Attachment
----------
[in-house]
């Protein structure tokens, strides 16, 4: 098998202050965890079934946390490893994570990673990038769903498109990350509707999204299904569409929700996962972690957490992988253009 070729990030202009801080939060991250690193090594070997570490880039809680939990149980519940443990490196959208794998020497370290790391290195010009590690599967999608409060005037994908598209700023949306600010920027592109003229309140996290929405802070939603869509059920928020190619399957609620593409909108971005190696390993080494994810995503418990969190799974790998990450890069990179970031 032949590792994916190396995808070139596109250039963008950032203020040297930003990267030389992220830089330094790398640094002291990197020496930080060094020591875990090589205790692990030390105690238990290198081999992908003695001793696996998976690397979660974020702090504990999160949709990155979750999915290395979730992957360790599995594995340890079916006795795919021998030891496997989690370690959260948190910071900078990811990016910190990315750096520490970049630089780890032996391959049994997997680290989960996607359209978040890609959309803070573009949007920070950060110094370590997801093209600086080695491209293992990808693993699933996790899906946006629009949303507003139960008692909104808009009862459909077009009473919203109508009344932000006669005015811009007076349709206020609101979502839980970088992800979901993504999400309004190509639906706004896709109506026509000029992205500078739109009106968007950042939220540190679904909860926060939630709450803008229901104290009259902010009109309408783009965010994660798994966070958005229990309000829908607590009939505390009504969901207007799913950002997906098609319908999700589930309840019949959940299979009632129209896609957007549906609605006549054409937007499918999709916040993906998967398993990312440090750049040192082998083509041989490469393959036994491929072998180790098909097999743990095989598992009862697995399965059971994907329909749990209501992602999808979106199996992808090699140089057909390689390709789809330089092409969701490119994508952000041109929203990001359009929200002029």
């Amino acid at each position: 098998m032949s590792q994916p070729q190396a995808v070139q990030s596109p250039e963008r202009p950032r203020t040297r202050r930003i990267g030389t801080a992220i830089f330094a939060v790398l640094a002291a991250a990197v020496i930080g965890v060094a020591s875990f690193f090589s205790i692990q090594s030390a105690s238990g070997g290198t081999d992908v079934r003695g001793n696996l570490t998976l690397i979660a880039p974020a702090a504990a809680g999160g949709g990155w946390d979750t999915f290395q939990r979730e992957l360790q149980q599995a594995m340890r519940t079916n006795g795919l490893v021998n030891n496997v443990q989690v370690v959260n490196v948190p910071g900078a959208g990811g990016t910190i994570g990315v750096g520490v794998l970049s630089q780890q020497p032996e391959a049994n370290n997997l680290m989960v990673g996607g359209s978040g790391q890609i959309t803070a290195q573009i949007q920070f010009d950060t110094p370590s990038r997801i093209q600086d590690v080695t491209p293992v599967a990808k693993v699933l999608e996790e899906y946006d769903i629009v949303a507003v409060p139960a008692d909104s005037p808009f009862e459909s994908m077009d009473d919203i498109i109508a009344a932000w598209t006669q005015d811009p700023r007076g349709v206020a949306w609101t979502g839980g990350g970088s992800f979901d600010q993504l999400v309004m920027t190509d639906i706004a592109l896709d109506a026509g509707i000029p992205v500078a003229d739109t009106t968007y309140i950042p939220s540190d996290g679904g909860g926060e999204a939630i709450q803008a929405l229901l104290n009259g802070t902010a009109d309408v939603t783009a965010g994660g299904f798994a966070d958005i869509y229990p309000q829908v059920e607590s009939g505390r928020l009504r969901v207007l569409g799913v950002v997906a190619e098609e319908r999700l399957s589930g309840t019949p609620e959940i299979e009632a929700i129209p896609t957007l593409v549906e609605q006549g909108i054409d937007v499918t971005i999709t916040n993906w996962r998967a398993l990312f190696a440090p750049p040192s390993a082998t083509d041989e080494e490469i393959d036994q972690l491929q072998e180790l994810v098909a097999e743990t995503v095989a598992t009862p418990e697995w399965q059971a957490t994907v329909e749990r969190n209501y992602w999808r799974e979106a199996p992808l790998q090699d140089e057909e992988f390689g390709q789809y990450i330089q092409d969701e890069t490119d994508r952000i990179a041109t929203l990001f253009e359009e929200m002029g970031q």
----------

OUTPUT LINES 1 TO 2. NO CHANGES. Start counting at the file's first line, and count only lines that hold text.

[in-house]
């Protein structure tokens, strides 16, 4: 098998202050965890079934946390490893994570990673990038769903498109990350509707999204299904569409929700996962972690957490992988253009 070729990030202009801080939060991250690193090594070997570490880039809680939990149980519940443990490196959208794998020497370290790391290195010009590690599967999608409060005037994908598209700023949306600010920027592109003229309140996290929405802070939603869509059920928020190619399957609620593409909108971005190696390993080494994810995503418990969190799974790998990450890069990179970031 032949590792994916190396995808070139596109250039963008950032203020040297930003990267030389992220830089330094790398640094002291990197020496930080060094020591875990090589205790692990030390105690238990290198081999992908003695001793696996998976690397979660974020702090504990999160949709990155979750999915290395979730992957360790599995594995340890079916006795795919021998030891496997989690370690959260948190910071900078990811990016910190990315750096520490970049630089780890032996391959049994997997680290989960996607359209978040890609959309803070573009949007920070950060110094370590997801093209600086080695491209293992990808693993699933996790899906946006629009949303507003139960008692909104808009009862459909077009009473919203109508009344932000006669005015811009007076349709206020609101979502839980970088992800979901993504999400309004190509639906706004896709109506026509000029992205500078739109009106968007950042939220540190679904909860926060939630709450803008229901104290009259902010009109309408783009965010994660798994966070958005229990309000829908607590009939505390009504969901207007799913950002997906098609319908999700589930309840019949959940299979009632129209896609957007549906609605006549054409937007499918999709916040993906998967398993990312440090750049040192082998083509041989490469393959036994491929072998180790098909097999743990095989598992009862697995399965059971994907329909749990209501992602999808979106199996992808090699140089057909390689390709789809330089092409969701490119994508952000041109929203990001359009929200002029």